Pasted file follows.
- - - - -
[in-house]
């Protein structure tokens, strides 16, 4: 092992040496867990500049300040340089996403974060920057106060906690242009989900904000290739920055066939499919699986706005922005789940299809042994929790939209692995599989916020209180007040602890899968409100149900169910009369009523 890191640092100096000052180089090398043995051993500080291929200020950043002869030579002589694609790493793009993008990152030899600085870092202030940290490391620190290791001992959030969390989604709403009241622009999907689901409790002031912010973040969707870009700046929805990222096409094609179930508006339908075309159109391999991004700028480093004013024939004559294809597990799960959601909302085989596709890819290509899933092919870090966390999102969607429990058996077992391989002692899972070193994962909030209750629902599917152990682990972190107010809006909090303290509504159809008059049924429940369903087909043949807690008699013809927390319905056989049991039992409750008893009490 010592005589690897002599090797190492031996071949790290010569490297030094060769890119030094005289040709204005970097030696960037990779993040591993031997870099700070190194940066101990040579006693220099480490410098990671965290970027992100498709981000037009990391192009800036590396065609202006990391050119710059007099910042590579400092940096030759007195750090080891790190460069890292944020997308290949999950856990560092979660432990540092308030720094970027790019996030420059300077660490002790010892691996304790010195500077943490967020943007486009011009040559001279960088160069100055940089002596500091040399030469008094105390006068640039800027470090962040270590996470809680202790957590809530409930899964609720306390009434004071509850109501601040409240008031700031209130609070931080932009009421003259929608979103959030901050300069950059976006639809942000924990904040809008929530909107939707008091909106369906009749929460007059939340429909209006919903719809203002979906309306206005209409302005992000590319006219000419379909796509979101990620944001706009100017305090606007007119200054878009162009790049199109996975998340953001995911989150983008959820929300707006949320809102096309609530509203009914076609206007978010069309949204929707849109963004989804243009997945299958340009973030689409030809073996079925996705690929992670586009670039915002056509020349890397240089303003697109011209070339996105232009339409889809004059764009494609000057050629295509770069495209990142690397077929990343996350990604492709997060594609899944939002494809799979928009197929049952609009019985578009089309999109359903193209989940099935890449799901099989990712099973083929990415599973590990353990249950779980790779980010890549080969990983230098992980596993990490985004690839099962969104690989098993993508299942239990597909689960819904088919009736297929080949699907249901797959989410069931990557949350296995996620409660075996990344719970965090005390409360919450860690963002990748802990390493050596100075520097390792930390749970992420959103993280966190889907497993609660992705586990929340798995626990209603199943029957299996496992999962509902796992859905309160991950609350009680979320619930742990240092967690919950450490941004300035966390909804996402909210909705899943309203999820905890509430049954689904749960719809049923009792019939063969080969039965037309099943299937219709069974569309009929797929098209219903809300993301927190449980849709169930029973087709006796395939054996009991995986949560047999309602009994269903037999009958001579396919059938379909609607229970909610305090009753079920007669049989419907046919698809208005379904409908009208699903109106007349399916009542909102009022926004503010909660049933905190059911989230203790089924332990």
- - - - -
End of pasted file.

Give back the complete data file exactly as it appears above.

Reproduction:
[in-house]
């Protein structure tokens, strides 16, 4: 092992040496867990500049300040340089996403974060920057106060906690242009989900904000290739920055066939499919699986706005922005789940299809042994929790939209692995599989916020209180007040602890899968409100149900169910009369009523 890191640092100096000052180089090398043995051993500080291929200020950043002869030579002589694609790493793009993008990152030899600085870092202030940290490391620190290791001992959030969390989604709403009241622009999907689901409790002031912010973040969707870009700046929805990222096409094609179930508006339908075309159109391999991004700028480093004013024939004559294809597990799960959601909302085989596709890819290509899933092919870090966390999102969607429990058996077992391989002692899972070193994962909030209750629902599917152990682990972190107010809006909090303290509504159809008059049924429940369903087909043949807690008699013809927390319905056989049991039992409750008893009490 010592005589690897002599090797190492031996071949790290010569490297030094060769890119030094005289040709204005970097030696960037990779993040591993031997870099700070190194940066101990040579006693220099480490410098990671965290970027992100498709981000037009990391192009800036590396065609202006990391050119710059007099910042590579400092940096030759007195750090080891790190460069890292944020997308290949999950856990560092979660432990540092308030720094970027790019996030420059300077660490002790010892691996304790010195500077943490967020943007486009011009040559001279960088160069100055940089002596500091040399030469008094105390006068640039800027470090962040270590996470809680202790957590809530409930899964609720306390009434004071509850109501601040409240008031700031209130609070931080932009009421003259929608979103959030901050300069950059976006639809942000924990904040809008929530909107939707008091909106369906009749929460007059939340429909209006919903719809203002979906309306206005209409302005992000590319006219000419379909796509979101990620944001706009100017305090606007007119200054878009162009790049199109996975998340953001995911989150983008959820929300707006949320809102096309609530509203009914076609206007978010069309949204929707849109963004989804243009997945299958340009973030689409030809073996079925996705690929992670586009670039915002056509020349890397240089303003697109011209070339996105232009339409889809004059764009494609000057050629295509770069495209990142690397077929990343996350990604492709997060594609899944939002494809799979928009197929049952609009019985578009089309999109359903193209989940099935890449799901099989990712099973083929990415599973590990353990249950779980790779980010890549080969990983230098992980596993990490985004690839099962969104690989098993993508299942239990597909689960819904088919009736297929080949699907249901797959989410069931990557949350296995996620409660075996990344719970965090005390409360919450860690963002990748802990390493050596100075520097390792930390749970992420959103993280966190889907497993609660992705586990929340798995626990209603199943029957299996496992999962509902796992859905309160991950609350009680979320619930742990240092967690919950450490941004300035966390909804996402909210909705899943309203999820905890509430049954689904749960719809049923009792019939063969080969039965037309099943299937219709069974569309009929797929098209219903809300993301927190449980849709169930029973087709006796395939054996009991995986949560047999309602009994269903037999009958001579396919059938379909609607229970909610305090009753079920007669049989419907046919698809208005379904409908009208699903109106007349399916009542909102009022926004503010909660049933905190059911989230203790089924332990």